Idiocy implodes

After threatening a professor with disorderly conduct charges for Firefly and anti-fascism posters on his office door, administrators at the University of Wisconsin at Stout have backed down, reports FIRE.  Free speech is an important value, said the administrators in an e-mail.

It is important to note that the posters were not removed to censor the  professor in question. Rather, they were removed out of legitimate  concern for the violent messages contained in each poster and the belief  that the posters ran counter to our primary mission to provide a campus  that is welcoming, safe and secure.

In retrospect, however, it is clear that the removal of the posters -  although done with the best intent – did have the effect of casting  doubt on UW-Stout’s dedication to the principles embodied in the First  Amendment, especially the ability to express oneself freely.

UW-Stout will let Professor James Miller display his posters and will review procedures for “handling these  kinds of cases.”

Among those protesting the decision was actor Adam Baldwin, one of the stars of Firefly, who’d asked Miller if he knew of other  “violent” posters on campus. UW-Stout tolerated numerous “Kill the Bill” posters — a take-off on the movie Kill Bill – as part of a campus-wide protest held in February against Republican Gov. Scott Walker’s budget bill.

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Comments

  1. dangermom says:

    I love the doublespeak. “We didn’t want to censor the professor, we only wanted to make sure he couldn’t say anything that worried us.”

  2. Things will be particularly tough for Professor Miller going forward. Nothing is as dangerous as a bureaucracy scorned. Perhaps he should seek a concealed carry permit…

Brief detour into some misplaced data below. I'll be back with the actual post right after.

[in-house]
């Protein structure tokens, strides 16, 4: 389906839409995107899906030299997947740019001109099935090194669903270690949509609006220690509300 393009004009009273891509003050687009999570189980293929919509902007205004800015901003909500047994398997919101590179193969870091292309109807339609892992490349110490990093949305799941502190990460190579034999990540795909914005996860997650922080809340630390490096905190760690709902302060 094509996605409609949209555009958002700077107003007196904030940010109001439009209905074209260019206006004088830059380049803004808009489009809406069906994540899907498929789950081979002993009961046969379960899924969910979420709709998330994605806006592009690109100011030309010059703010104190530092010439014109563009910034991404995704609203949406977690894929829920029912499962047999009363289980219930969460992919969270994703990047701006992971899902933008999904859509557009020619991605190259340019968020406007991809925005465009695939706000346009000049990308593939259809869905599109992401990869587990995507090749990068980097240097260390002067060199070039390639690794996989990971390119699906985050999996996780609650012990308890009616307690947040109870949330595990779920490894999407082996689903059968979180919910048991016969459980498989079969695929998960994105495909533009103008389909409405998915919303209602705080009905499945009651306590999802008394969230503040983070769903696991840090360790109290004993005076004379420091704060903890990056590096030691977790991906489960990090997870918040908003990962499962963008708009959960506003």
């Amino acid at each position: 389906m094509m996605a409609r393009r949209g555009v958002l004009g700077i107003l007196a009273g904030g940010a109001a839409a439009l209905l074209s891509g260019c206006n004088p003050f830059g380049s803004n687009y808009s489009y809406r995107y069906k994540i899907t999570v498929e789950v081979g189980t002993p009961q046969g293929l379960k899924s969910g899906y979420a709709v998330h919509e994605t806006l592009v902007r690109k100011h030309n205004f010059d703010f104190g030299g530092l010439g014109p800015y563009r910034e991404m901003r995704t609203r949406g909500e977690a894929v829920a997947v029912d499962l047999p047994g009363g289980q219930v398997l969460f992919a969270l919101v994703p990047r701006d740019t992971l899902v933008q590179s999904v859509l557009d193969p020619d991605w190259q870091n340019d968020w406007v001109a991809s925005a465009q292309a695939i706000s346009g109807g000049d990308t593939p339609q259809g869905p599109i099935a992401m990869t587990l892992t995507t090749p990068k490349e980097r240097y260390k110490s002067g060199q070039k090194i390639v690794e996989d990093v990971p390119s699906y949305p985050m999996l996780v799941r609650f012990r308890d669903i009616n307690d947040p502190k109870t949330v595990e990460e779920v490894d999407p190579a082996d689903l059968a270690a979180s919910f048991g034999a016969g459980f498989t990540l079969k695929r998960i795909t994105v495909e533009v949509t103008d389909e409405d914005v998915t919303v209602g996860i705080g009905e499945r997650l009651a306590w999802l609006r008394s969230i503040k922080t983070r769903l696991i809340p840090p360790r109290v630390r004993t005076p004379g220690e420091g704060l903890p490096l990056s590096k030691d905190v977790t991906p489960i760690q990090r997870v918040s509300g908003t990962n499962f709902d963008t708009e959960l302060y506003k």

3. Michael E. Lopez says:

    Here is a logical analysis of the response:


    The following statement was sent today to students, faculty and staff from Chancellor Sorensen, Provost Julie Furst-Bowe and Vice Chancellor Ed Nieskes regarding the “Firefly” poster incident:

    This is our university’s response.


    The recent discussion resulting from the removal of two posters hanging outside the door of a University of Wisconsin-Stout professor in Harvey Hall has raised serious First Amendment concerns, both on campus and across the country.

    There exists at least two people living in different places who think that the discussion of the posters’ removal is somehow related to the First Amendment. (Note: The removal of the posters is what should be at issue, not the discussion.)


    It is important to note that the posters were not removed to censor the professor in question.

    No one instructed University Police to “censor” the professor, and the University Police did not set out to censor the professor. (Note: People don’t really get censored in any case. Speech does.)


    Rather, they were removed out of legitimate concern for the violent messages contained in each poster and the belief that the posters ran counter to our primary mission to provide a campus that is welcoming, safe and secure.

    The person or people responsible for the posters’ removal thought, with at least the appearance of some supporting evidence, that the posters made the campus either less welcoming, less safe, less secure, or some combination thereof. (Note: It’s not clear at all what “legitimate” means here. I’ve given it its weakest interpretation and added “at least”.)


    In retrospect, however, it is clear that the removal of the posters – although done with the best intent – did have the effect of casting doubt on UW-Stout’s dedication to the principles embodied in the First Amendment, especially the ability to express oneself freely.